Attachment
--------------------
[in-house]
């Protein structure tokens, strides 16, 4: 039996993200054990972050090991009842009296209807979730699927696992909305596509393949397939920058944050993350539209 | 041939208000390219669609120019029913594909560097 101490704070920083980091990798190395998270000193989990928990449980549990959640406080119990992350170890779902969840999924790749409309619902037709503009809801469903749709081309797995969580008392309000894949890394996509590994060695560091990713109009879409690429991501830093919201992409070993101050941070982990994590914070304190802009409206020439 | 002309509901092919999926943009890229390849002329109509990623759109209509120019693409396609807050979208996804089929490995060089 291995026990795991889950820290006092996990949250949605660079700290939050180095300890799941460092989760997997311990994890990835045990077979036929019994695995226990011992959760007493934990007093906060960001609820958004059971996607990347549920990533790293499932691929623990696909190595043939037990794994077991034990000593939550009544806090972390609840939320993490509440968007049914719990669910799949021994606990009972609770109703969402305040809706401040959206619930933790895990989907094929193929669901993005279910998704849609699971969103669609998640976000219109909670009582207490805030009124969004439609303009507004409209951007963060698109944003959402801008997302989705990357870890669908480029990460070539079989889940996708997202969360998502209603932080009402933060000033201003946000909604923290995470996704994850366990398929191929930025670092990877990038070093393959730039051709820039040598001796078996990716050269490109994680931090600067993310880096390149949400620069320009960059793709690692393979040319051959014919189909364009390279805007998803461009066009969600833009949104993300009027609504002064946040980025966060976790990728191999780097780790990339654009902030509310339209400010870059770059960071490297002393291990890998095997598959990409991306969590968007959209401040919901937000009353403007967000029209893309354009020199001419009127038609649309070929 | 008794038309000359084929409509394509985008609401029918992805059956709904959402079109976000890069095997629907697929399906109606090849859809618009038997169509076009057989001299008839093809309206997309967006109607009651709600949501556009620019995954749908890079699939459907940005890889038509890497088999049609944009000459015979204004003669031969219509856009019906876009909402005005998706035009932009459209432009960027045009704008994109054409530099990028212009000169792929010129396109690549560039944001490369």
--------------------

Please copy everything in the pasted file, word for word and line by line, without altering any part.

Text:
[in-house]
């Protein structure tokens, strides 16, 4: 039996993200054990972050090991009842009296209807979730699927696992909305596509393949397939920058944050993350539209 | 041939208000390219669609120019029913594909560097 101490704070920083980091990798190395998270000193989990928990449980549990959640406080119990992350170890779902969840999924790749409309619902037709503009809801469903749709081309797995969580008392309000894949890394996509590994060695560091990713109009879409690429991501830093919201992409070993101050941070982990994590914070304190802009409206020439 | 002309509901092919999926943009890229390849002329109509990623759109209509120019693409396609807050979208996804089929490995060089 291995026990795991889950820290006092996990949250949605660079700290939050180095300890799941460092989760997997311990994890990835045990077979036929019994695995226990011992959760007493934990007093906060960001609820958004059971996607990347549920990533790293499932691929623990696909190595043939037990794994077991034990000593939550009544806090972390609840939320993490509440968007049914719990669910799949021994606990009972609770109703969402305040809706401040959206619930933790895990989907094929193929669901993005279910998704849609699971969103669609998640976000219109909670009582207490805030009124969004439609303009507004409209951007963060698109944003959402801008997302989705990357870890669908480029990460070539079989889940996708997202969360998502209603932080009402933060000033201003946000909604923290995470996704994850366990398929191929930025670092990877990038070093393959730039051709820039040598001796078996990716050269490109994680931090600067993310880096390149949400620069320009960059793709690692393979040319051959014919189909364009390279805007998803461009066009969600833009949104993300009027609504002064946040980025966060976790990728191999780097780790990339654009902030509310339209400010870059770059960071490297002393291990890998095997598959990409991306969590968007959209401040919901937000009353403007967000029209893309354009020199001419009127038609649309070929 | 008794038309000359084929409509394509985008609401029918992805059956709904959402079109976000890069095997629907697929399906109606090849859809618009038997169509076009057989001299008839093809309206997309967006109607009651709600949501556009620019995954749908890079699939459907940005890889038509890497088999049609944009000459015979204004003669031969219509856009019906876009909402005005998706035009932009459209432009960027045009704008994109054409530099990028212009000169792929010129396109690549560039944001490369």